Lopez et al v. Allstate Vehicle and Property Insurance Company et al
MEMORANDUM OPINION AND ORDER - It is therefore ORDERED that Plaintiffs' Motion to Abstain and Remand (Dkt. 8 ) is hereby DENIED, and Gary Harbison is hereby DISMISSED. Signed by Judge Amos L. Mazzant, III on 4/4/2017. (baf, )
United States District Court
EASTERN DISTRICT OF TEXAS
AUGUSTINE LOPEZ, JAMIE LOPEZ
ALLSTATE VEHICLE AND PROPERTY
INSURANCE COMPANY, GARY
Civil Action No. 4:17-CV-00103
MEMORANDUM OPINION AND ORDER
Pending before the Court is Plaintiffs’ Motion to Abstain and Remand (Dkt. #8). Having
considered the pleadings, the Court finds that the motion should be denied.
On or about April 1, 2016, a severe storm hit the Denton County, Texas area, causing
damage to Plaintiffs Augustine and Jaime Lopez’s property. Plaintiffs own a homeowners
insurance policy issued by Defendant Allstate Vehicle and Property Insurance Company
(“Allstate”). Shortly after the storm, Plaintiffs submitted a claim to Allstate against the policy for
damage to their property.
Allstate assigned Defendant Gary Harbison (“Harbison”) to adjust the claim. On or about
October 12, 2016, Harbison conducted an initial adjustment of the claim. Harbison found that
there was no damage from a covered peril to the property and noted that any damage occurred
prior to the inception of the Allstate policy. Plaintiffs allege that Allstate, through its agent,
Harbison, conducted a substandard and improper inspection and adjustment of the property.
Specifically, Plaintiffs allege that Harbison “had a vested interest in undervaluing the claims
assigned to him by Allstate in order to maintain his employment” and that “the disparity in the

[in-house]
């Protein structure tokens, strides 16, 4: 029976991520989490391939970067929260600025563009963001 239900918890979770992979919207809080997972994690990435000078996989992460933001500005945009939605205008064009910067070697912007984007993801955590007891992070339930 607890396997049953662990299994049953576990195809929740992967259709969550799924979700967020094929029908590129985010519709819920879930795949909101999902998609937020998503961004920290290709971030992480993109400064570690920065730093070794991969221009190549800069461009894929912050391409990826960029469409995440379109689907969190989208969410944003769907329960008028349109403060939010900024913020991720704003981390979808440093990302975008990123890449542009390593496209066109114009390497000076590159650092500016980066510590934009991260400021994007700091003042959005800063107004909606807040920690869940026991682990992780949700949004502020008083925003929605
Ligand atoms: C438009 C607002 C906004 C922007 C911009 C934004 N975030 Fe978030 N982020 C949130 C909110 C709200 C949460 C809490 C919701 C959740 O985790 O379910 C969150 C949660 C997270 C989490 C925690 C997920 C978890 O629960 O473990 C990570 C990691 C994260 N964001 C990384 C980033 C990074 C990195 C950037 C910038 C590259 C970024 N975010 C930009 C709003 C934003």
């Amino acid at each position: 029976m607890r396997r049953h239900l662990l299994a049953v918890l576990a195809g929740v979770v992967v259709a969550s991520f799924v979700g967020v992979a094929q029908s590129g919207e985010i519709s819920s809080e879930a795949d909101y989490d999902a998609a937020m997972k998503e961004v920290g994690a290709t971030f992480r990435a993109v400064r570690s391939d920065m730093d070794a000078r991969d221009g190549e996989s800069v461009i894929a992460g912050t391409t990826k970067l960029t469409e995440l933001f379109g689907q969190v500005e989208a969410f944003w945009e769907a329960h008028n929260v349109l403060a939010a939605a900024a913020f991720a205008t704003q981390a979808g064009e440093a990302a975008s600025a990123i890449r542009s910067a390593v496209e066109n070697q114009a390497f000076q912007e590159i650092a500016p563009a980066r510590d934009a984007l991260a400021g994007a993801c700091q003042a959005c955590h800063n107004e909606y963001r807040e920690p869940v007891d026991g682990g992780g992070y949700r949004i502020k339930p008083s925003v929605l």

number of damaged items in [Harbison’s] report compared to that of Plaintiffs’ public adjuster’s
is evidence of fraud on the part of Harbison.” Plaintiffs further argue that Harbison “had advanced
knowledge of what amount of damages he needed to find in order to either deny the claim or find
the claim below the deductible.” Plaintiffs state that Harbison made misrepresentations regarding
the amount of damage Plaintiffs’ property sustained and made misrepresentations during the
inspection regarding why the policy would not cover certain damage. Plaintiffs allege that Allstate
failed to assess the claim thoroughly and failed to perform its contractual duties under the policy.
Plaintiffs allege that the damage to their property is estimated at $30,646.73 and that they have not
received any amount from Allstate for the damage.
On January 12, 2017, Plaintiffs filed suit against Allstate and Harbison in the 211th District
Court, Denton County, Texas seeking damages that exceed $75,000 (Dkt. #8, Exhibit A).
Plaintiffs brought claims against Allstate for breach of contract, violations of the Texas Insurance